Music History

What Makes Pantera So Special?

What was it about Vinnie Paul and his group, Pantera, that kept fans on the hook?
What was it about Vinnie Paul and his group, Pantera, that kept fans on the hook? Frazer Harrison/Getty
This week, Metallica announced a 2023 concert in Arlington with Pantera. Not surprisingly, metalheads went insane. It's been years since the founding players in the band died, but the mourning period doesn't seem to expire, and fans will wear black to AT&T Stadium for two dates in August.

But what is it about Pantera that inspires this kind of fan longevity?

The Pantera success story is one that is rarely repeated. It started in 1981, when brothers and KISS Army members “Dimebag” Darrell and Vinnie Paul Abbott teamed up with vocalist Terry Glaze to make glam metal in the same vein as one burgeoning band called Van Halen, who at the time were generating some buzz with the help of Gene Simmons and playing sold-out shows on Hollywood’s Sunset Strip. Looking back, the music the Abbott brothers made with Glaze was not different from what other copycat bands like Faster Pussycat and Dokken were doing, but along with bands like Winger, Pantera was one of the earliest glam metal bands to start in Texas.

After recruiting bassist Rex Brown, the glam Pantera buckled down and belted out three albums: Metal Magic, Projects in the Jungle and I Am the Night.

The works generated considerable buzz locally, but nowhere else.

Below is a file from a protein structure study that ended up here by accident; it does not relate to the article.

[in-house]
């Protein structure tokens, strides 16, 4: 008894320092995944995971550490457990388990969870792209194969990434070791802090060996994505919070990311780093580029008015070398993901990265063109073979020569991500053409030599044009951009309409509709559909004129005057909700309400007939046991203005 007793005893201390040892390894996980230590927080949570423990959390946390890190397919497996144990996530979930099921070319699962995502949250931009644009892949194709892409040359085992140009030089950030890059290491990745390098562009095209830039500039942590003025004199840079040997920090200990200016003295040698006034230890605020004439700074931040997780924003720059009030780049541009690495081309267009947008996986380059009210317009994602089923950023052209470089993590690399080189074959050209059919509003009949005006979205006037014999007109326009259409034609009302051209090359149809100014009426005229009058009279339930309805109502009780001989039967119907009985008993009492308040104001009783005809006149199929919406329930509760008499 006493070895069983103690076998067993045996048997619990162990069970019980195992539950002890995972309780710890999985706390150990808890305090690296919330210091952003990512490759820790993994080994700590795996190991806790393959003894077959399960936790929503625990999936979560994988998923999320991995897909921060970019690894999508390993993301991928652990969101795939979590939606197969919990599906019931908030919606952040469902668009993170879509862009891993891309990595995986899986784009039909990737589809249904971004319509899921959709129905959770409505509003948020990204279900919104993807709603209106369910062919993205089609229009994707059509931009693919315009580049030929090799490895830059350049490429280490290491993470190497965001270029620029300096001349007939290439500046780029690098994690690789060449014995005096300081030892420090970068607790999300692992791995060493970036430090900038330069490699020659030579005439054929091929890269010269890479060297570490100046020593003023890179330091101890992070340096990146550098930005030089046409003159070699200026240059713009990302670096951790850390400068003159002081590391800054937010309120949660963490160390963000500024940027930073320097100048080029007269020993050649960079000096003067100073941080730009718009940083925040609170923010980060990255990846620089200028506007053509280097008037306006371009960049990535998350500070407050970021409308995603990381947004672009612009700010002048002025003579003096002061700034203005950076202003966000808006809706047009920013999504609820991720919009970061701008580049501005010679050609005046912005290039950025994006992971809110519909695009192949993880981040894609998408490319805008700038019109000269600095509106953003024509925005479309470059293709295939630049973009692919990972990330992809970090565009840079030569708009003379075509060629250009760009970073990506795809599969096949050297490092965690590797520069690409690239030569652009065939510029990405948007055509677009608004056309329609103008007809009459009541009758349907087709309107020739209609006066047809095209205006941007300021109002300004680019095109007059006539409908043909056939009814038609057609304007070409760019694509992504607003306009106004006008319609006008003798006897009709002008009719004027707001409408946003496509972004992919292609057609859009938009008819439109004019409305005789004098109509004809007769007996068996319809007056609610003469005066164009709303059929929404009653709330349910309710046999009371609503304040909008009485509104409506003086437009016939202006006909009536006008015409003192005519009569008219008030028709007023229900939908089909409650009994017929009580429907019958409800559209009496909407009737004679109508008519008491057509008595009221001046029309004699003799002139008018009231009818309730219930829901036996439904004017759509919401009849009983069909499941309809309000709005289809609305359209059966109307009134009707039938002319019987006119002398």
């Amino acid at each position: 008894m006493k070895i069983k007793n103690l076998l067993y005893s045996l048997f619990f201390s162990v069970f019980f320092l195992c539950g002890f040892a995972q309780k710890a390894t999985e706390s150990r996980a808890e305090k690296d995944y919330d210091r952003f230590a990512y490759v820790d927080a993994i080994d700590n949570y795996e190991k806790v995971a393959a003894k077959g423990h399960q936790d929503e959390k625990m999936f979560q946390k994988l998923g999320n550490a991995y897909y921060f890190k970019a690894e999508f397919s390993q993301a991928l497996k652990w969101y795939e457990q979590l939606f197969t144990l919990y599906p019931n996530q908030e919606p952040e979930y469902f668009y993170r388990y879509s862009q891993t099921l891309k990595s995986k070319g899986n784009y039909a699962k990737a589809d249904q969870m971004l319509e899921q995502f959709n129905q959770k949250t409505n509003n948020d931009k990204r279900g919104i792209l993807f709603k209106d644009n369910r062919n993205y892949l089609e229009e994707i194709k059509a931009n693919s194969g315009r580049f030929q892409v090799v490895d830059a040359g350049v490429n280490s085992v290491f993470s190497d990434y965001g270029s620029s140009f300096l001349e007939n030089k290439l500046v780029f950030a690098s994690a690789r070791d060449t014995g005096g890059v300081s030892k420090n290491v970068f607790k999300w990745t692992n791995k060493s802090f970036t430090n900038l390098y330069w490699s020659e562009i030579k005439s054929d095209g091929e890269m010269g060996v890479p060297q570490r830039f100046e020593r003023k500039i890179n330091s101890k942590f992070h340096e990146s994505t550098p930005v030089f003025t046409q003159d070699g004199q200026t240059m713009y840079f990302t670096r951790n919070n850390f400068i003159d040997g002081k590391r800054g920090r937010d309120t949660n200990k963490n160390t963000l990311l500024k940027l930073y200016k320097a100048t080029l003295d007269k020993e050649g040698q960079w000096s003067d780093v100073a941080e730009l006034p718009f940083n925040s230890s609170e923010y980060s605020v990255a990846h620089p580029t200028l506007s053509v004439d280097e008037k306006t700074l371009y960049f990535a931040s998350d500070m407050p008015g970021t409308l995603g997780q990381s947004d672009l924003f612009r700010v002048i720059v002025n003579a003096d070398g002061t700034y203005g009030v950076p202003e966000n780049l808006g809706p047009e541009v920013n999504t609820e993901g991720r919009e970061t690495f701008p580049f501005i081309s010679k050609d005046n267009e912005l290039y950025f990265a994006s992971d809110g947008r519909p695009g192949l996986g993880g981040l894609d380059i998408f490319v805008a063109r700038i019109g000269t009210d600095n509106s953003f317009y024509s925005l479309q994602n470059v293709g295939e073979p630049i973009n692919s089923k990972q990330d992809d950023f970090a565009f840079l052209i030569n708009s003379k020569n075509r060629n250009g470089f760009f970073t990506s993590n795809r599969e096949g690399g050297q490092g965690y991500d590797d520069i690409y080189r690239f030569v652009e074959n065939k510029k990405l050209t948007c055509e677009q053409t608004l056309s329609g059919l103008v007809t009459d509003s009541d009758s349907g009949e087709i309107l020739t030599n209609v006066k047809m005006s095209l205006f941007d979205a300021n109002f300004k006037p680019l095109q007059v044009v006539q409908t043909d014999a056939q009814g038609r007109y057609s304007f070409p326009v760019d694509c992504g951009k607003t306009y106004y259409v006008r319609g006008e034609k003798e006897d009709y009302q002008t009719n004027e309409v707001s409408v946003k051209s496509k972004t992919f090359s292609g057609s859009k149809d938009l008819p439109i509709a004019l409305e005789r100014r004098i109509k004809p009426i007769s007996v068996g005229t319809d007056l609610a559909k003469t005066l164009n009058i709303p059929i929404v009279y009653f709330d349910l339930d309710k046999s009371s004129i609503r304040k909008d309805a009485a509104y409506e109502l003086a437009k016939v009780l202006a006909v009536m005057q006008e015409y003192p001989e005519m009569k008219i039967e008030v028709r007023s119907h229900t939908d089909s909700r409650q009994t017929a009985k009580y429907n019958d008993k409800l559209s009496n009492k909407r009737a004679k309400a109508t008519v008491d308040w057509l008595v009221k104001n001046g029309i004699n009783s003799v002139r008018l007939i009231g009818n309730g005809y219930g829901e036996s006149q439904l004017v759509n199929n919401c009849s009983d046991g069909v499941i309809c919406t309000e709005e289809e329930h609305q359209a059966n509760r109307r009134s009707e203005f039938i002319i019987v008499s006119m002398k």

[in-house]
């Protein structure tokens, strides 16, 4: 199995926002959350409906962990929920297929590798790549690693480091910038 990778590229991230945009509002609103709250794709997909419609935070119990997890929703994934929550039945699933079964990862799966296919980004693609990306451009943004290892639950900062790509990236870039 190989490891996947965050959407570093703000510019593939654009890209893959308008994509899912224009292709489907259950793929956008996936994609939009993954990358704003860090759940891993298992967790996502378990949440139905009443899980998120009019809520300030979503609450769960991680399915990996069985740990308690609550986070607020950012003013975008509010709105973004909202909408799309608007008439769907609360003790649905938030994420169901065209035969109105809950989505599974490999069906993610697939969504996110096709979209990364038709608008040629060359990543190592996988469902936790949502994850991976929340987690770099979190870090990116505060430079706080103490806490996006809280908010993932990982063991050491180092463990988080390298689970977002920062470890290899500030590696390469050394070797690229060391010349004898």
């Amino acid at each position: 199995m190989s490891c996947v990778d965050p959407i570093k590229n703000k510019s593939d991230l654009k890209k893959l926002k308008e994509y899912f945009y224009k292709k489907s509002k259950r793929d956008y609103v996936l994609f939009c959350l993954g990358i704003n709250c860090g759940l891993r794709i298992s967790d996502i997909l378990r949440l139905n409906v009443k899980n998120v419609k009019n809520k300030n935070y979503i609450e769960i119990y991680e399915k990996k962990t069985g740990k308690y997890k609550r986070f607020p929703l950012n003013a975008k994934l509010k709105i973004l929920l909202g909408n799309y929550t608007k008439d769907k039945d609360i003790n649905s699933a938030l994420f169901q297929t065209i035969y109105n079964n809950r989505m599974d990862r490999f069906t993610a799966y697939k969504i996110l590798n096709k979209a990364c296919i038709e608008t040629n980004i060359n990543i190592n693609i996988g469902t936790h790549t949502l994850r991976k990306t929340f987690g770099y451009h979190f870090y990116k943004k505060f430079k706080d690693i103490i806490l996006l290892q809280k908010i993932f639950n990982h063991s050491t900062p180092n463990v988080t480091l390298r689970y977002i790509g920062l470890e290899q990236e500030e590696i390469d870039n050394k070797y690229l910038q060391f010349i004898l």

By 1986, Glaze seemed to be the only member who did not grow at least somewhat weary of this style. Even before albums like Motley Crue’s Girls, Girls, Girls and Guns N’ Roses’ Appetite For Destruction, glam metal was simultaneously stagnant and excessively gaudy. Glaze left, and the band held auditions for a new vocalist.

Enter Phil Anselmo, a New Orleans native who was heavily influenced by the Big Easy’s punk scene. When Anselmo and other NOLA punks heard albums such as Venom’s Welcome to Hell and Melvins’ Gluey Porch Treatments, they were inspired by a unique synergy between hardcore punk and heavy metal.

The rest of the world was following suit as well. As Anselmo joined Pantera, fans were just about to be hit with a wave of thrash metal in the form of Slayer’s Raining Blood and Metallica’s Master of Puppets. Simultaneously, crossover thrash bands like Dirty Rotten Imbeciles, Suicidal Tendencies and Corrosion of Conformity were sharing bills with established punk stalwarts like Circle Jerks and Bad Brains.

Amid this sea change, Pantera released its first album with Anselmo, 1988’s Power Metal, which neither completely abandoned the glam metal proclivities of past releases nor complacently resorted to them without any reinvention.

Power Metal had traces of Anselmo’s musical repertoire in it, but they were faint compared to those found in the band’s next release, 1990’s Cowboys From Hell. The album saw a near-complete abandonment of hair metal and an embrace of thrash metal. Tracks like “Heresy” were an explicit homage to the Bay Area thrash metal undercurrents, while “Cemetery Gates” was probably as close the band has ever gotten to sounding like Metallica.